The Sith Code Explained

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For thousands of years before the Battle of Yavin IV and shortly after the peak of the Jedi, the Sith Order was formed. The Sith were force-users who split away from the Jedi Order after their ideologies started differing from the other Jedi. But even when they became enemies of the Jedi and decided to acquaint themselves with the Dark Side of the Force, the Sith were not lawless. They considered themselves equal if not superior to the Jedi.

Much like the Jedi they had split off from, the Sith too had their own ideology. They followed a set of rules and operated in a certain way. You could even say that the Sith had their own code.

Where did the Code come from?

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When the first Sith, Sorzus Syn split off from the Ancient Jedi Order and founded the Order of the Sith, she penned down what she believed were the values that the Sith had to follow.

Also known as the Qotsisajak, the Code was built around being selfish and gaining power through passion and conflict. Eventually, the Code began being followed by Dark Side users across the Galaxy. The Sith held their Code in such high regard that even thousands of years after its initial writing, when the Sith Order was destroyed and eventually re-founded, Darth Bane taught it as it was to his followers.

What is the Sith Code?

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Since the dawn of the Jedi and eventually the founding of the Sith Order, Force Users throughout the Galaxy Far Far Away have lived according to one of three codes.

The Jedi had their own code, which followed their values and showcased their alignment with the Light Side of the Force. The Jedi Code was strict and rigorous and was the exact opposite of what the Sith believed.

The other code was that of the Grey Jedi. The Grey Jedi were a group of splintered off Jedi that believed only in the Force. They did not think of their values as divided into Light and Dark but as a means to an end.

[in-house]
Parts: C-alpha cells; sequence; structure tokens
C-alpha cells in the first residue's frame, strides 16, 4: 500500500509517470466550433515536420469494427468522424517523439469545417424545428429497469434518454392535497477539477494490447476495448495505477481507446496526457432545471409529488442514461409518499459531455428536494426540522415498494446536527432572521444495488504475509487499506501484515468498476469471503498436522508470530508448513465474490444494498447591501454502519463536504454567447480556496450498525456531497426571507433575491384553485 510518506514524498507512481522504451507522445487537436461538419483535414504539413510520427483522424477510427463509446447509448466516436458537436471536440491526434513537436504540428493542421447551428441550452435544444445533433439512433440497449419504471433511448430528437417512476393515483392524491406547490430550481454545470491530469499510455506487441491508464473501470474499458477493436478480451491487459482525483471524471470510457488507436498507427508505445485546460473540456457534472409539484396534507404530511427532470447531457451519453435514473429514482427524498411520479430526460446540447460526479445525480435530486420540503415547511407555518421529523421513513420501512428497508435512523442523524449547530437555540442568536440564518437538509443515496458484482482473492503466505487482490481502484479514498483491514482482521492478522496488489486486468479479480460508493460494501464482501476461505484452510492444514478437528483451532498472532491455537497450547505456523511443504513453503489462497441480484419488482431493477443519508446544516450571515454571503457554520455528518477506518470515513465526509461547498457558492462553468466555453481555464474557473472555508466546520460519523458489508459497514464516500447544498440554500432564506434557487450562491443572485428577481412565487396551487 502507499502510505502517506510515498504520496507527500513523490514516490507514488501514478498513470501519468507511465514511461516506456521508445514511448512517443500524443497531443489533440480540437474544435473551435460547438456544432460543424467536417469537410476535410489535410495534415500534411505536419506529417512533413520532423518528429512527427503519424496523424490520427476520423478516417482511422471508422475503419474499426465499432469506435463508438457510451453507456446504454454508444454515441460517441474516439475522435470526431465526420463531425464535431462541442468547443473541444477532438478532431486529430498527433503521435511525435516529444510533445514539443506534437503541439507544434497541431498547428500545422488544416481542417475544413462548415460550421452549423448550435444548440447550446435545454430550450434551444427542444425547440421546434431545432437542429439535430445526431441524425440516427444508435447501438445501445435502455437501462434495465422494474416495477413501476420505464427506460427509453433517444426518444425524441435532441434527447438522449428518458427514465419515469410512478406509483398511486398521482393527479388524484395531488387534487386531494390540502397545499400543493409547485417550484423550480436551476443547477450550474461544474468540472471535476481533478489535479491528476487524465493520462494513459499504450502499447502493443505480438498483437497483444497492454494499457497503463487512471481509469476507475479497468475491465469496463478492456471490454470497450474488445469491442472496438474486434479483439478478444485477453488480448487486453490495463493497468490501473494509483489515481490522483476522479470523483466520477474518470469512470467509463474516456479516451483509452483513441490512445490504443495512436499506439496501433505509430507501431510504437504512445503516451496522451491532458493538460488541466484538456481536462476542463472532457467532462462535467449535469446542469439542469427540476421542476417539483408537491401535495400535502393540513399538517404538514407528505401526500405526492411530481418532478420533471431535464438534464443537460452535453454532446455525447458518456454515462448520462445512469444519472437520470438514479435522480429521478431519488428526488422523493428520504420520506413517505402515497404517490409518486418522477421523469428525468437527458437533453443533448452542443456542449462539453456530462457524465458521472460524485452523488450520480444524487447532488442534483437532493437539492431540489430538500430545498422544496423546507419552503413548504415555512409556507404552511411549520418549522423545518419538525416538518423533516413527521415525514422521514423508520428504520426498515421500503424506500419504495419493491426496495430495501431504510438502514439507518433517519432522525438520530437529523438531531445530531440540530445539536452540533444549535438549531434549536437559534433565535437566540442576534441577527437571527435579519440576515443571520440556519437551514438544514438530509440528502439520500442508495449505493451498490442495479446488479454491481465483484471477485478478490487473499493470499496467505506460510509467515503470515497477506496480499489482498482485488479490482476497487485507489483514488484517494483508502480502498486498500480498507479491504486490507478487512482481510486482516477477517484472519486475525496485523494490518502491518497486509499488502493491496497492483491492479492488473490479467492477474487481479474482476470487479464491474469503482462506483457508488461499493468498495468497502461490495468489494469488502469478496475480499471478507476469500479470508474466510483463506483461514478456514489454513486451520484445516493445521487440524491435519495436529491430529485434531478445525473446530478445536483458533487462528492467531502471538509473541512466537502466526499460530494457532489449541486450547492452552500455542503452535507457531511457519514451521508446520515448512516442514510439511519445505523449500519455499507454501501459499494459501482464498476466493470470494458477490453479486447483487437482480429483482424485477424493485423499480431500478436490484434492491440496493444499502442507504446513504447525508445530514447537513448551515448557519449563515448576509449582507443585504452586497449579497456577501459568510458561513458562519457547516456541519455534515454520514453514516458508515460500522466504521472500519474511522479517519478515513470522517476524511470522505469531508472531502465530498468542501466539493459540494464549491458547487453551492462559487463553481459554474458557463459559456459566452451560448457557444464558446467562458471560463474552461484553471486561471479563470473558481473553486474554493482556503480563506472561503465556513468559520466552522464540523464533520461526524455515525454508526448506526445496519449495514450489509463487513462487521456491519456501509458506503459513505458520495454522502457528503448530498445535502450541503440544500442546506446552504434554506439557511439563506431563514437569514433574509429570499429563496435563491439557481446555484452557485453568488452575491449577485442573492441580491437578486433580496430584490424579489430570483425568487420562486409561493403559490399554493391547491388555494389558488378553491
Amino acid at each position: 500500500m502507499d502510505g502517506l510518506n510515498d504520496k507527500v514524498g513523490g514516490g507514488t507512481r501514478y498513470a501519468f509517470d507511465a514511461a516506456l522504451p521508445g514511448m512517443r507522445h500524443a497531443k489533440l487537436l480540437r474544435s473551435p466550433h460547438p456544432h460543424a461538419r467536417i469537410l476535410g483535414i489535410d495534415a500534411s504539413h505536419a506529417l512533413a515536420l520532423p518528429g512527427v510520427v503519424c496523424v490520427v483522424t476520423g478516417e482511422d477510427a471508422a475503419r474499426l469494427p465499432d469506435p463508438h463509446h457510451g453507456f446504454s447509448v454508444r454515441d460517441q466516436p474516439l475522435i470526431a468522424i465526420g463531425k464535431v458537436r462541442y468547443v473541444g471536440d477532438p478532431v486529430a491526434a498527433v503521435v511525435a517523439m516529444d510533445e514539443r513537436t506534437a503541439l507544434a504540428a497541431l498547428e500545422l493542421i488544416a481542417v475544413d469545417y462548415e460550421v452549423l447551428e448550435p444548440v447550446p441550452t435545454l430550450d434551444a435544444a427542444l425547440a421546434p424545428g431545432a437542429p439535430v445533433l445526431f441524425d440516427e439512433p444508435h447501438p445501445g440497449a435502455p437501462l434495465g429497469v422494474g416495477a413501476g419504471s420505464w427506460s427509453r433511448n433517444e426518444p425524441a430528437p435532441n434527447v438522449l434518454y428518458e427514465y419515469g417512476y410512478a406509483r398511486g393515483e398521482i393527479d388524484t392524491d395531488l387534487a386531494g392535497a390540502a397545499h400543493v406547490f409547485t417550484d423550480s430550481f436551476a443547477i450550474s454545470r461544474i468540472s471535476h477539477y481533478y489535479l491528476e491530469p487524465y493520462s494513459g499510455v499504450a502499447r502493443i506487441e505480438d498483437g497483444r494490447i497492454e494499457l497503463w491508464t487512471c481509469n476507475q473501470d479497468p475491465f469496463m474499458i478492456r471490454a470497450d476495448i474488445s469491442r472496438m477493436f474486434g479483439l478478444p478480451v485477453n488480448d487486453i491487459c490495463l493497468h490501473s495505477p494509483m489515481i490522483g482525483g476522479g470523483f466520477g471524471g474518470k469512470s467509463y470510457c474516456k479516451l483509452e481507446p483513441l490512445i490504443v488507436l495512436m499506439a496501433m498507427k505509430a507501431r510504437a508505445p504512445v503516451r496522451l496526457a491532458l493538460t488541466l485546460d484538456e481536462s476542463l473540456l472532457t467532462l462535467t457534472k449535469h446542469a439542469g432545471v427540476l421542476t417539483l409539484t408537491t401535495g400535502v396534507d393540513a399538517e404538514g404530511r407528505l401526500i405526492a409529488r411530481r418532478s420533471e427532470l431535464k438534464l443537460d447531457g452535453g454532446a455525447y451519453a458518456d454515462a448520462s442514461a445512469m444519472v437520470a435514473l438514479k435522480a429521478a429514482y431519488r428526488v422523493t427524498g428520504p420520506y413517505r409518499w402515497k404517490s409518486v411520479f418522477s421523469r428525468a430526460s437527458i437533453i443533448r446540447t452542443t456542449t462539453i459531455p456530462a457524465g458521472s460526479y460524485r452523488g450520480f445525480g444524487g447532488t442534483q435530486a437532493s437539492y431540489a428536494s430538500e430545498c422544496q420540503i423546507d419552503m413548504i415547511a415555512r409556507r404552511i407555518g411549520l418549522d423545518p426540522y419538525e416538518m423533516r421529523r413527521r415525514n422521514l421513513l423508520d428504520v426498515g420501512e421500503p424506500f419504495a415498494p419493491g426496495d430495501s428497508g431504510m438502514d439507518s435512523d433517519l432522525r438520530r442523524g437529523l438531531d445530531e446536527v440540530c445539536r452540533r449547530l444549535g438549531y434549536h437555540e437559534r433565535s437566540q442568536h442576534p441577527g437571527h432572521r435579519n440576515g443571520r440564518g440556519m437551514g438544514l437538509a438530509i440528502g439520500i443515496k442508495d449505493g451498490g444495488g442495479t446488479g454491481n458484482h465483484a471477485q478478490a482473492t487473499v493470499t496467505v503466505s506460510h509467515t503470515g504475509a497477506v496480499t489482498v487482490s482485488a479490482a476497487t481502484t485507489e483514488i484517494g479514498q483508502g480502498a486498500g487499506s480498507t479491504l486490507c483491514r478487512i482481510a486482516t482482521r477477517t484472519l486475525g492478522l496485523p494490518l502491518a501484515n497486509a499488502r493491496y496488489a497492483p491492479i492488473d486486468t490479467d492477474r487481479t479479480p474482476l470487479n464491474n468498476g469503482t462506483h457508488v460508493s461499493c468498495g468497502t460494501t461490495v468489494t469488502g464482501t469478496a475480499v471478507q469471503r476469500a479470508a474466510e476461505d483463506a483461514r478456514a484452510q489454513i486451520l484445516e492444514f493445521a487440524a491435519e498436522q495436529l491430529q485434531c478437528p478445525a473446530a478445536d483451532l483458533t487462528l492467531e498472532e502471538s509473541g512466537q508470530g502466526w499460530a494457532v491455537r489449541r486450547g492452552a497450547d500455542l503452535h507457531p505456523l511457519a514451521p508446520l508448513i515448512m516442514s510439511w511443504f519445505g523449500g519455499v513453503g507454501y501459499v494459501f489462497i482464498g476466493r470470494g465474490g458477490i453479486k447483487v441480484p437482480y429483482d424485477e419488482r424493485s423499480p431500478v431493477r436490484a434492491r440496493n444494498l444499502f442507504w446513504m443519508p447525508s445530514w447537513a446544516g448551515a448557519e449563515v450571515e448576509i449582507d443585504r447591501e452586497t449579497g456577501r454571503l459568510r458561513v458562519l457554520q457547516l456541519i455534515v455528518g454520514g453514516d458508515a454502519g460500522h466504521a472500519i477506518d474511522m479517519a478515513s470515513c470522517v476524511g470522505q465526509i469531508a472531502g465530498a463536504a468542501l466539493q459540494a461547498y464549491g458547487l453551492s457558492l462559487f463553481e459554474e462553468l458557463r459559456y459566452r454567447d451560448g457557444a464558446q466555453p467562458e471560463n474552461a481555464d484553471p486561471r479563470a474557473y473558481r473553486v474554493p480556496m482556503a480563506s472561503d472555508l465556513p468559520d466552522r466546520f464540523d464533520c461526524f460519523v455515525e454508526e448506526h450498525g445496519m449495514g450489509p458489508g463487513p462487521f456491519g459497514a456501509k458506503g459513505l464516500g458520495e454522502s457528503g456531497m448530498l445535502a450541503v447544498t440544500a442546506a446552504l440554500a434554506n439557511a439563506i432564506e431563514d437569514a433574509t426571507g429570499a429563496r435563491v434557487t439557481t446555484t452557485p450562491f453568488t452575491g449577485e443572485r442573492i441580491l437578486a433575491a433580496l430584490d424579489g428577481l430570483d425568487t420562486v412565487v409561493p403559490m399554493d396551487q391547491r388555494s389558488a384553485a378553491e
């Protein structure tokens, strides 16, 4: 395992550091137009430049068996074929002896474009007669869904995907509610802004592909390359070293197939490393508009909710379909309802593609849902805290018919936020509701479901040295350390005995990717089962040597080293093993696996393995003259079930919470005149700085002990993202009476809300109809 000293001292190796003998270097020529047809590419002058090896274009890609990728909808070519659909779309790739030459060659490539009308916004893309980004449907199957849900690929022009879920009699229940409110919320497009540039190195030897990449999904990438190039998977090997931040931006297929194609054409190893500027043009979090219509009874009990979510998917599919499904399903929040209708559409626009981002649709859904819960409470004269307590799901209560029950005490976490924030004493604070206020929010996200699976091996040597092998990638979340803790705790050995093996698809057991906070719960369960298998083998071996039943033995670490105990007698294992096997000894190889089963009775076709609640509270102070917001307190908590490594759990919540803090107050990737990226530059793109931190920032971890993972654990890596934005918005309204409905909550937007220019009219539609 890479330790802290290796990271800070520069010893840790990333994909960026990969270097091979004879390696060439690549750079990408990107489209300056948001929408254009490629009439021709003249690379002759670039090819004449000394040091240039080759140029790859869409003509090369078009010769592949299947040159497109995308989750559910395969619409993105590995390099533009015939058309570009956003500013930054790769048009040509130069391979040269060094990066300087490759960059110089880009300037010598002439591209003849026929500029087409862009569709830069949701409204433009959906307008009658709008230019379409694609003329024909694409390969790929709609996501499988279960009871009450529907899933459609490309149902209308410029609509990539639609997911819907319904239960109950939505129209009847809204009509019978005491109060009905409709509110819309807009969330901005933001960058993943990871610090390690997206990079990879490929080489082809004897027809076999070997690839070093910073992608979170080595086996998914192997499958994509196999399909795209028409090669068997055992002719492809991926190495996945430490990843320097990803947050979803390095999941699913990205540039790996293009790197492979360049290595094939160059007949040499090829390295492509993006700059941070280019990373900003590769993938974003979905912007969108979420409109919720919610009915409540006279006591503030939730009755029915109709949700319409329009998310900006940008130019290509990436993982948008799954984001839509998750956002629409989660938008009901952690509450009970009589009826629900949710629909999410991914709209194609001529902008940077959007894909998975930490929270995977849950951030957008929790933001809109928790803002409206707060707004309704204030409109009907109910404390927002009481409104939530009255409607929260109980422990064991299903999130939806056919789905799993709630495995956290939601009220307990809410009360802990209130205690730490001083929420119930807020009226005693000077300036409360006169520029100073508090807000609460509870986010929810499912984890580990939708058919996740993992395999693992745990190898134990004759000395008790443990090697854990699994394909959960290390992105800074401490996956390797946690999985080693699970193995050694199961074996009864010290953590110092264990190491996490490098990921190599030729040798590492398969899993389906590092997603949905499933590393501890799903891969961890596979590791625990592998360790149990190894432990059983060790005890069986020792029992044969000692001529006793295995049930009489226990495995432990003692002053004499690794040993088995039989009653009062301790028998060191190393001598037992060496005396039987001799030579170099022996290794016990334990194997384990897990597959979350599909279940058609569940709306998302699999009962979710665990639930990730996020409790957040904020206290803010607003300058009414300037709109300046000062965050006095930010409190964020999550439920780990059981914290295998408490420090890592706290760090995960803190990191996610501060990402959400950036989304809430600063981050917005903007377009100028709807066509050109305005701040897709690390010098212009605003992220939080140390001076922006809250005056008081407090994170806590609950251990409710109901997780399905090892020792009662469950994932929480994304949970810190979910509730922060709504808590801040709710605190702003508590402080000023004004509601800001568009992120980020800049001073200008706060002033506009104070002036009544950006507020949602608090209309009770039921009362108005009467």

Finally comes the Sith Code. Being believers in the power of the Dark Side of the Force, the Sith devised their own code that was, in its essence, the Dark Side counter to the Jedi Code. It focused on the Sith gaining power to help only themselves and remained unchanged throughout the millennia.

The Code goes:

Peace is a lie, there is only passion.
Through passion, I gain strength.
Through strength, I gain power.
Through power, I gain victory.
Through victory, my chains are broken.
The Force shall free me.

The code itself can be broken down and analyzed according to every line, given that each line represents a different part of the ideology that the Sith believe in.

What does the Code represent?

sith code
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When Sorzus Syn initially wrote the Code for her followers, it was because they had become sick of what the Jedi Order represented. The Jedi believed that emotions were supposed to be mastered and embracing one’s feelings was the path to chaos and defeat.

On the other hand, Syn believed that being in touch with your emotions was the path to absolute power and made that philosophy the underlying tone of the Code.

Peace is a lie, there is only passion.

The first line of the Code comes from the reason that the Sith Order was formed. When Sozrus Syn and her followers split off from the Jedi Order, it was because they believed that their emotions were what gave them strength instead of the peace that came from mastering them.